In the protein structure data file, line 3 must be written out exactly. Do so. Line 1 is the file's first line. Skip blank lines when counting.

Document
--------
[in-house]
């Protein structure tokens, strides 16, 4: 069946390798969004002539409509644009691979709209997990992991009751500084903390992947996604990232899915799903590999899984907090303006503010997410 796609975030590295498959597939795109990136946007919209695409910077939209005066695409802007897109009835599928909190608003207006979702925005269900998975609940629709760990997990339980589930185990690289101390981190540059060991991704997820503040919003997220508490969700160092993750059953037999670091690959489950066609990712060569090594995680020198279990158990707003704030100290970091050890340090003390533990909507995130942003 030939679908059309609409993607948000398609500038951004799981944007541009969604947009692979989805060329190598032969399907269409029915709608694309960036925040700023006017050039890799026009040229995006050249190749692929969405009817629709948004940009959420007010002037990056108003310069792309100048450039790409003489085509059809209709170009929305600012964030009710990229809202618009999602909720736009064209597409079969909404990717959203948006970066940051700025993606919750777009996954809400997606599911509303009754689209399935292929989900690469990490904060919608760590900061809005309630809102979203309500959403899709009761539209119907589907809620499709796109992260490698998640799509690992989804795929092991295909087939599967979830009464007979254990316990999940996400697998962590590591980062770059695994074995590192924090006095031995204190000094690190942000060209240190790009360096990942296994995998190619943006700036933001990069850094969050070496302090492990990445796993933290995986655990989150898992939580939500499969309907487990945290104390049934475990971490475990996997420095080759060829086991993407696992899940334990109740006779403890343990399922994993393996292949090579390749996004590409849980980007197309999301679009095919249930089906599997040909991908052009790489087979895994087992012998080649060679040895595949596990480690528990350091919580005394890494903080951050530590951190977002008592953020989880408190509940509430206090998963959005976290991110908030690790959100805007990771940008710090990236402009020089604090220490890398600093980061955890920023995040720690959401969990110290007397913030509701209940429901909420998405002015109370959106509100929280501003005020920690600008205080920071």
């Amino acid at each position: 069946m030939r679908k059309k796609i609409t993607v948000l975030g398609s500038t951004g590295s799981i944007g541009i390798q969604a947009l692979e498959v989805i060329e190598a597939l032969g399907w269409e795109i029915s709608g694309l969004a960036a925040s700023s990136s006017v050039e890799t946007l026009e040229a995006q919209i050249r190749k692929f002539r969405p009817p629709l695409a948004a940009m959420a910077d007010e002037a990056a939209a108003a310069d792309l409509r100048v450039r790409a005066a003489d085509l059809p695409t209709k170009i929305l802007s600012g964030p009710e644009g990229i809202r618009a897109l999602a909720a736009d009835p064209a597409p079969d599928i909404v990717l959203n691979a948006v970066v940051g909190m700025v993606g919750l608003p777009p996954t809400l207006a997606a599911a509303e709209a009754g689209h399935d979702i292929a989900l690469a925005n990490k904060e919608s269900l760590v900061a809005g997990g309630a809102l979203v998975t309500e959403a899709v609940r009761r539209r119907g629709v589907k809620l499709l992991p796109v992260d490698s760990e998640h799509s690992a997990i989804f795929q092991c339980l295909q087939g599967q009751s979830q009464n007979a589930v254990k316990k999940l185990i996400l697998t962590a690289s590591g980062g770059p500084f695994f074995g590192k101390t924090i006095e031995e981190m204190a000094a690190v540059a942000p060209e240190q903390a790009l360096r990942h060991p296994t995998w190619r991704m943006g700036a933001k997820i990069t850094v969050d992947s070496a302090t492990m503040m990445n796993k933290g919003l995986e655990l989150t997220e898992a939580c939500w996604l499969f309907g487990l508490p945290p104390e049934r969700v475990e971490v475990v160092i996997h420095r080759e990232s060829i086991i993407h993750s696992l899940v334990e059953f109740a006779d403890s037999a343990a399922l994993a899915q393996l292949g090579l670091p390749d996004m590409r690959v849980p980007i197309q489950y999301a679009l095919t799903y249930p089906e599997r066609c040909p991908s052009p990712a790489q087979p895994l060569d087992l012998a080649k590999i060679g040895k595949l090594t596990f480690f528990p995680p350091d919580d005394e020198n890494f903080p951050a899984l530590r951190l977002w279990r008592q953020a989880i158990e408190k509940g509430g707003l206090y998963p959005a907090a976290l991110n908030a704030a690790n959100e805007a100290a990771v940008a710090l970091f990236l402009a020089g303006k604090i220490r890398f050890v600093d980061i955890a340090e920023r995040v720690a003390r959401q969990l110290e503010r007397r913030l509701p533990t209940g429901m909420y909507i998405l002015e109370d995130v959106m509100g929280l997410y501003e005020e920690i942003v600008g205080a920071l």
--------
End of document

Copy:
């Amino acid at each position: 069946m030939r679908k059309k796609i609409t993607v948000l975030g398609s500038t951004g590295s799981i944007g541009i390798q969604a947009l692979e498959v989805i060329e190598a597939l032969g399907w269409e795109i029915s709608g694309l969004a960036a925040s700023s990136s006017v050039e890799t946007l026009e040229a995006q919209i050249r190749k692929f002539r969405p009817p629709l695409a948004a940009m959420a910077d007010e002037a990056a939209a108003a310069d792309l409509r100048v450039r790409a005066a003489d085509l059809p695409t209709k170009i929305l802007s600012g964030p009710e644009g990229i809202r618009a897109l999602a909720a736009d009835p064209a597409p079969d599928i909404v990717l959203n691979a948006v970066v940051g909190m700025v993606g919750l608003p777009p996954t809400l207006a997606a599911a509303e709209a009754g689209h399935d979702i292929a989900l690469a925005n990490k904060e919608s269900l760590v900061a809005g997990g309630a809102l979203v998975t309500e959403a899709v609940r009761r539209r119907g629709v589907k809620l499709l992991p796109v992260d490698s760990e998640h799509s690992a997990i989804f795929q092991c339980l295909q087939g599967q009751s979830q009464n007979a589930v254990k316990k999940l185990i996400l697998t962590a690289s590591g980062g770059p500084f695994f074995g590192k101390t924090i006095e031995e981190m204190a000094a690190v540059a942000p060209e240190q903390a790009l360096r990942h060991p296994t995998w190619r991704m943006g700036a933001k997820i990069t850094v969050d992947s070496a302090t492990m503040m990445n796993k933290g919003l995986e655990l989150t997220e898992a939580c939500w996604l499969f309907g487990l508490p945290p104390e049934r969700v475990e971490v475990v160092i996997h420095r080759e990232s060829i086991i993407h993750s696992l899940v334990e059953f109740a006779d403890s037999a343990a399922l994993a899915q393996l292949g090579l670091p390749d996004m590409r690959v849980p980007i197309q489950y999301a679009l095919t799903y249930p089906e599997r066609c040909p991908s052009p990712a790489q087979p895994l060569d087992l012998a080649k590999i060679g040895k595949l090594t596990f480690f528990p995680p350091d919580d005394e020198n890494f903080p951050a899984l530590r951190l977002w279990r008592q953020a989880i158990e408190k509940g509430g707003l206090y998963p959005a907090a976290l991110n908030a704030a690790n959100e805007a100290a990771v940008a710090l970091f990236l402009a020089g303006k604090i220490r890398f050890v600093d980061i955890a340090e920023r995040v720690a003390r959401q969990l110290e503010r007397r913030l509701p533990t209940g429901m909420y909507i998405l002015e109370d995130v959106m509100g929280l997410y501003e005020e920690i942003v600008g205080a920071l």